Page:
Oh, that’s hard. Probably the first five films I did with him, which would be Pee-wee, Beetlejuice, Batman, Edward Scissorhands, and The Nightmare Before Christmas. Up to that point, everything I did with Tim was like starting completely from scratch. There was no template to turn to. But now, after I’ve done like 95 films [with and without Burton], I realize those five were very unique. I didn’t know at the time that I was doing stuff that had no model whatsoever. So those are always, of course, going to be very much favorites. Nobody was watching us, and anything went. On the other hand, now that we’ve done these concerts, I look back and think another one of my favorite pieces for Tim would be the theme to Alice in Wonderland.
How does it feel to return to the stage to perform that music? Why did you decide to do it?
Reworking film music for the stage is a challenge, especially doing 15 suites of 15 scores for Tim in one concert. That was like a super-challenge… which is why I couldn’t resist! It just seemed impossible, so that made me want to do it.
Do you think you’ll ever return to pop or rock music again?
I don’t really have that desire to do pop songs or whatever. I’m just so enthralled by the million possibilities with an orchestra. It would take me 150 years to absorb it all, if I lived that long, which I can’t. Pushing myself with orchestral music or ensembles is really much more intriguing to me. I don’t feel compelled to sit down and write tunes. But that could happen at any time, I guess. If that’s what gets in my head, that’s what I’ll do. But right now I’m focused, really, on non-film projects for next two years.
I’ve been asked about the possibility of doing violin concerto in 2016, possibly a concert in Dubai, and another ballet in Monte Carlo. In the best of all worlds, I would do one non-film work a year. But I haven’t been able to keep that up… There are so many things I want to do. It’s just a drag that I have only one body and half a brain to do it with.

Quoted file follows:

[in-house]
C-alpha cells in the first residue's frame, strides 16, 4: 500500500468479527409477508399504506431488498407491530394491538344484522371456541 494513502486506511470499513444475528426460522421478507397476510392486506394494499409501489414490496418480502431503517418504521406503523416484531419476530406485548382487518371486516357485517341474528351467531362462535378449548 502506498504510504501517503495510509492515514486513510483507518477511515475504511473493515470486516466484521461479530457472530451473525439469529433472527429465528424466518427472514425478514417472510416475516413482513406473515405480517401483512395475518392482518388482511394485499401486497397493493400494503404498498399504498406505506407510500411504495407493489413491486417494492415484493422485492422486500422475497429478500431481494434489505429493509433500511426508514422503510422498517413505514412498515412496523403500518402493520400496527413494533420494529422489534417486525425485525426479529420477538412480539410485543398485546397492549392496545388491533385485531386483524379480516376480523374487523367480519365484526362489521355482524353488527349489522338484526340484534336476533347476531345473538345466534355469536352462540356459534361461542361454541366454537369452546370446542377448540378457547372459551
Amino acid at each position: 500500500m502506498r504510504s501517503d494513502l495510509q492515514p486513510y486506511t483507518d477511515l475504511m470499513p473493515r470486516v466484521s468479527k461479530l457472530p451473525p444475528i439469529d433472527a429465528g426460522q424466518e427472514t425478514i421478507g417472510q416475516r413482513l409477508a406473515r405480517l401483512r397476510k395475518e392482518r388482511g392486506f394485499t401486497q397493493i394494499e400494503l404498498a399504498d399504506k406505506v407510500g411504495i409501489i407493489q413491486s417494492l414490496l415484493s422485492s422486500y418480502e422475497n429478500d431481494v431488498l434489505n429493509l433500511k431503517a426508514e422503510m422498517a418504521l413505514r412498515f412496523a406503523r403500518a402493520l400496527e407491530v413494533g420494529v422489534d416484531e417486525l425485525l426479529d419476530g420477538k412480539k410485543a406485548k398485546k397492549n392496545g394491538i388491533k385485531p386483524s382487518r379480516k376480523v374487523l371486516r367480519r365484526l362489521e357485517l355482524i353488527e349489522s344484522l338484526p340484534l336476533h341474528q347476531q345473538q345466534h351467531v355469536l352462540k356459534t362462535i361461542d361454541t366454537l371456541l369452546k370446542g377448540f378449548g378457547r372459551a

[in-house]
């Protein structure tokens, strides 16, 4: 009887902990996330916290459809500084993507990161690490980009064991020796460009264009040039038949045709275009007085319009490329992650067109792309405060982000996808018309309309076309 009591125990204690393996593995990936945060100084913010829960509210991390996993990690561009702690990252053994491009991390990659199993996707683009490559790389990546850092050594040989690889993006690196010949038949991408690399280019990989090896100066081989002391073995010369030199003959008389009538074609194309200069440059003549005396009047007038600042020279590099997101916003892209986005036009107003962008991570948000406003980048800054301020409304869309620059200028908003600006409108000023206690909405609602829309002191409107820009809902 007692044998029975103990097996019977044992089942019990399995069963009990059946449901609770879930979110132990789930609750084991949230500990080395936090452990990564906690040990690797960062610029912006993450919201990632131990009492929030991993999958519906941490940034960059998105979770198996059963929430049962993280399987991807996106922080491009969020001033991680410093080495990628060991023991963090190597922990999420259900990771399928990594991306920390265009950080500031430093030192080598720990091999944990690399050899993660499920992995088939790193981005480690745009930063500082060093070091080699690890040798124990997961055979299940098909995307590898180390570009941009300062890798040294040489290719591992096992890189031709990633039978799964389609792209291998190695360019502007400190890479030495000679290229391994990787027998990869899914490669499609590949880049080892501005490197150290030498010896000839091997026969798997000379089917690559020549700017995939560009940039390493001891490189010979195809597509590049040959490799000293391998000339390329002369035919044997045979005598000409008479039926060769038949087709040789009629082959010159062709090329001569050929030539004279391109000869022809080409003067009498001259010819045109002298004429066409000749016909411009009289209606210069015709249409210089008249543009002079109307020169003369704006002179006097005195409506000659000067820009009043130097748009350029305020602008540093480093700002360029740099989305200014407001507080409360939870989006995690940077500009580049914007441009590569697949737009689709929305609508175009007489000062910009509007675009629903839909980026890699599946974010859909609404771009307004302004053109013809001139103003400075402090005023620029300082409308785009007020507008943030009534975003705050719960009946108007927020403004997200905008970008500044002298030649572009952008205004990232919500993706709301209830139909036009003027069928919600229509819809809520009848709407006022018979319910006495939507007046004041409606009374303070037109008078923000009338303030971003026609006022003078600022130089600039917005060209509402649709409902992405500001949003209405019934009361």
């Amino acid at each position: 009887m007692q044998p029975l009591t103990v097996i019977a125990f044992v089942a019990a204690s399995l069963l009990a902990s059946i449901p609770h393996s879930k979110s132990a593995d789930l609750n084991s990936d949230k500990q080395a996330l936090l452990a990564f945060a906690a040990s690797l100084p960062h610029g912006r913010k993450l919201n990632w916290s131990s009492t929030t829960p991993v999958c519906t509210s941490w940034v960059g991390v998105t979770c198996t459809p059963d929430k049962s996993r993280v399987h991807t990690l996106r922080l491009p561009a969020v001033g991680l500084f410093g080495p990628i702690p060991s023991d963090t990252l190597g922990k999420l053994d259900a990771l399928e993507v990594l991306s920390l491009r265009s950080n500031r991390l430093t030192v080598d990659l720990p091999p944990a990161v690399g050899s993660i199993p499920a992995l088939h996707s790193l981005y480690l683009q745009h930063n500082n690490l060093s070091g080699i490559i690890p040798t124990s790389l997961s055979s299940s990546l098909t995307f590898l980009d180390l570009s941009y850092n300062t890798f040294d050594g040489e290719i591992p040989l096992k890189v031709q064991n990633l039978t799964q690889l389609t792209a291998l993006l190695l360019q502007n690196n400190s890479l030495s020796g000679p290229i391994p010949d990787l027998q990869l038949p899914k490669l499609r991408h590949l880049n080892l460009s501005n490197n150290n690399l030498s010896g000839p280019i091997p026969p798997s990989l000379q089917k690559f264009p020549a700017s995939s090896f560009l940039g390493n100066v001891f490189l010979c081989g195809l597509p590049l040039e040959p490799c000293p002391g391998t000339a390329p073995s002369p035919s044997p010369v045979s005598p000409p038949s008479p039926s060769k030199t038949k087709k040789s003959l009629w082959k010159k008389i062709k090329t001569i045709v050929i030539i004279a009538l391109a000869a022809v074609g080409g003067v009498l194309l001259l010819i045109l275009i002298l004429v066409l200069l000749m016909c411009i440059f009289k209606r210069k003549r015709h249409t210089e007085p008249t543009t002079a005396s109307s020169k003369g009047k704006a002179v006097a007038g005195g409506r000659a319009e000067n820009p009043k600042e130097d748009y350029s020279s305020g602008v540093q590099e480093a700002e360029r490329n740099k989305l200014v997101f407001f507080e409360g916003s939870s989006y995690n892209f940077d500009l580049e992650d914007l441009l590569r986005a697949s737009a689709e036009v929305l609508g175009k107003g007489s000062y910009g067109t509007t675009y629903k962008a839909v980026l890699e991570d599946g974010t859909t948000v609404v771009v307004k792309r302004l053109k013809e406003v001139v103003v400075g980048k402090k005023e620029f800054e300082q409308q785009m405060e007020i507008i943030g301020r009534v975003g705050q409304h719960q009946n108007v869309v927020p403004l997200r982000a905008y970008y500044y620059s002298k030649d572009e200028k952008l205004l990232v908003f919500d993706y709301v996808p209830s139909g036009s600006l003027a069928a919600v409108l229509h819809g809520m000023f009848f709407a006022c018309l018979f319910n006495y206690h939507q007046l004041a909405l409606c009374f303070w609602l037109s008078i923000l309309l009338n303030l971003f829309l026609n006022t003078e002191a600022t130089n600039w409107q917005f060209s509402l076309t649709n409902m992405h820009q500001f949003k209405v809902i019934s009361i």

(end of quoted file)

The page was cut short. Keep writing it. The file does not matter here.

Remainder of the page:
Do you consider yourself a workaholic?
I wouldn’t say that. I just have a lot of things I want to do before I die, so to do them, I’ve really got to hustle!
I think you’ve basically already answered this… but would you ever consider an Oingo Boingo reunion? Have you been approached about that?
Oh, Oingo Boingo has been approached every year to do a reunion! But that will never happen with me. They can do it, if they wish. I can’t physically get in front of that decibel level ever again. When I stopped doing Oingo Boingo, I knew that I would never get on that kind of concert stage ever in my life again without totally destroying my hearing — what was left of it. So there was a real, simple, clear reason to get out of that. So even though I’m finding myself once again on the concert stage, standing in front of an orchestra is way more controllable. Orchestras are not that loud when you’re standing next to them; you don’t hear about conductors going deaf because orchestras are too loud. So that’s been an interesting way to get back into doing some performing.
So it’s just your tinnitus that stops you from doing it?
No. When a band retires, that band should stay retired. That’s just my sense of it. The dead should stay dead, and memories should stay memories.
But you don’t seem to have a problem revisiting your Jack Skellington character onstage…
For me, it was not that much of a stretch to do Jack Skellington, because I’d never done Jack live before. So I had no recollection, no nostalgia. Even though it’s going back to an early piece of [recorded] work, it’s not going back to an early piece of performing. So it doesn’t have that kind of baggage.
I saw the Halloween 2014 concert you did in Los Angeles, and your Skellington performance was very enthusiastic. You really got into it.
Yes, doing Jack is really fun. Because I can be that character somehow. I’m comfortable slipping in and out of that skin — or lack of skin, since Jack doesn’t have any skin!
After nearly 100 film scores and three decades, how do you keep things fresh and keep that creative spark alive when it’s time to compose music for another movie?
That’s always the hard thing. There’s no magic formula for staying fresh. God knows I wish I did have that formula! When you have a long career, that’s the big, difficult thing. That’s also why I’m trying to do other projects. That’s how I try to keep myself fresh, by doing things I’ve never done and then hoping some of that rubs off on my work for film.
How does Big Eyes differ from other scores you’ve done for Burton films?
It was really the smallest piece of work I’ve done for Tim, ever. He really wanted to keep it very, very simple, so it was a very different and unique project for us. It was more understatement than overstatement.
Are you and Tim Burton close? Do you see each other much outside of your work together?
We don’t get together a lot outside of work, but on the other hand, I can’t say I don’t know him well. It’s almost like we’re siblings; we don’t see each other a whole lot, but he’s very much a part of my entire consciousness, my upbringing, everything. I guess I think of him as a kind of strange sibling.